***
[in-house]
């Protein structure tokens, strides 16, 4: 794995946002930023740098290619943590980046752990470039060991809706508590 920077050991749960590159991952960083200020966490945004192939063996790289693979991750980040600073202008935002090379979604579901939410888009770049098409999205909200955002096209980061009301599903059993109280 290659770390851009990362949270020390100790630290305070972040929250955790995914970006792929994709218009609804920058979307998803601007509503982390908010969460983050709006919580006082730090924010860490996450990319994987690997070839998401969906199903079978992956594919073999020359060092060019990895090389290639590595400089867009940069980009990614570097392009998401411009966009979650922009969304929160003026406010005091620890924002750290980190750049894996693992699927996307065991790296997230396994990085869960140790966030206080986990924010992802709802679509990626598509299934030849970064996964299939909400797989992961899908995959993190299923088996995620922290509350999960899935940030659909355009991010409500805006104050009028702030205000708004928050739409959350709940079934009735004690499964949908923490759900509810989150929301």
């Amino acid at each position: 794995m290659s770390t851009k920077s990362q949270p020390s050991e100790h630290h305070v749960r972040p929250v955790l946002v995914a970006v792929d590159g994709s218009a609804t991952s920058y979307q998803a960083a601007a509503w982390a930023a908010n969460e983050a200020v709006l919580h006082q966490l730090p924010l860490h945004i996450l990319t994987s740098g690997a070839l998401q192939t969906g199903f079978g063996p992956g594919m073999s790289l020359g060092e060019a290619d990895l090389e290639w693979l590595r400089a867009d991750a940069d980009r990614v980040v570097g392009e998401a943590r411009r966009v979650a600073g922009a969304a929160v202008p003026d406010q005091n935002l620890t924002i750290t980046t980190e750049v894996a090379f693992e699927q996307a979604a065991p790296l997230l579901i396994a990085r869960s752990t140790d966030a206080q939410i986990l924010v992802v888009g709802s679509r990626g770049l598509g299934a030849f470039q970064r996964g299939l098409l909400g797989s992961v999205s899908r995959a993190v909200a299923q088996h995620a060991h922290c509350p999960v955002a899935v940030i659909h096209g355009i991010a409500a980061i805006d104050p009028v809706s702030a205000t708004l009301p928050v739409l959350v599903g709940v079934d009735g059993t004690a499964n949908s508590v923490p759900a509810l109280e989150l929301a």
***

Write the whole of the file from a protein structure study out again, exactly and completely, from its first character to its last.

[in-house]
């Protein structure tokens, strides 16, 4: 794995946002930023740098290619943590980046752990470039060991809706508590 920077050991749960590159991952960083200020966490945004192939063996790289693979991750980040600073202008935002090379979604579901939410888009770049098409999205909200955002096209980061009301599903059993109280 290659770390851009990362949270020390100790630290305070972040929250955790995914970006792929994709218009609804920058979307998803601007509503982390908010969460983050709006919580006082730090924010860490996450990319994987690997070839998401969906199903079978992956594919073999020359060092060019990895090389290639590595400089867009940069980009990614570097392009998401411009966009979650922009969304929160003026406010005091620890924002750290980190750049894996693992699927996307065991790296997230396994990085869960140790966030206080986990924010992802709802679509990626598509299934030849970064996964299939909400797989992961899908995959993190299923088996995620922290509350999960899935940030659909355009991010409500805006104050009028702030205000708004928050739409959350709940079934009735004690499964949908923490759900509810989150929301």
């Amino acid at each position: 794995m290659s770390t851009k920077s990362q949270p020390s050991e100790h630290h305070v749960r972040p929250v955790l946002v995914a970006v792929d590159g994709s218009a609804t991952s920058y979307q998803a960083a601007a509503w982390a930023a908010n969460e983050a200020v709006l919580h006082q966490l730090p924010l860490h945004i996450l990319t994987s740098g690997a070839l998401q192939t969906g199903f079978g063996p992956g594919m073999s790289l020359g060092e060019a290619d990895l090389e290639w693979l590595r400089a867009d991750a940069d980009r990614v980040v570097g392009e998401a943590r411009r966009v979650a600073g922009a969304a929160v202008p003026d406010q005091n935002l620890t924002i750290t980046t980190e750049v894996a090379f693992e699927q996307a979604a065991p790296l997230l579901i396994a990085r869960s752990t140790d966030a206080q939410i986990l924010v992802v888009g709802s679509r990626g770049l598509g299934a030849f470039q970064r996964g299939l098409l909400g797989s992961v999205s899908r995959a993190v909200a299923q088996h995620a060991h922290c509350p999960v955002a899935v940030i659909h096209g355009i991010a409500a980061i805006d104050p009028v809706s702030a205000t708004l009301p928050v739409l959350v599903g709940v079934d009735g059993t004690a499964n949908s508590v923490p759900a509810l109280e989150l929301a």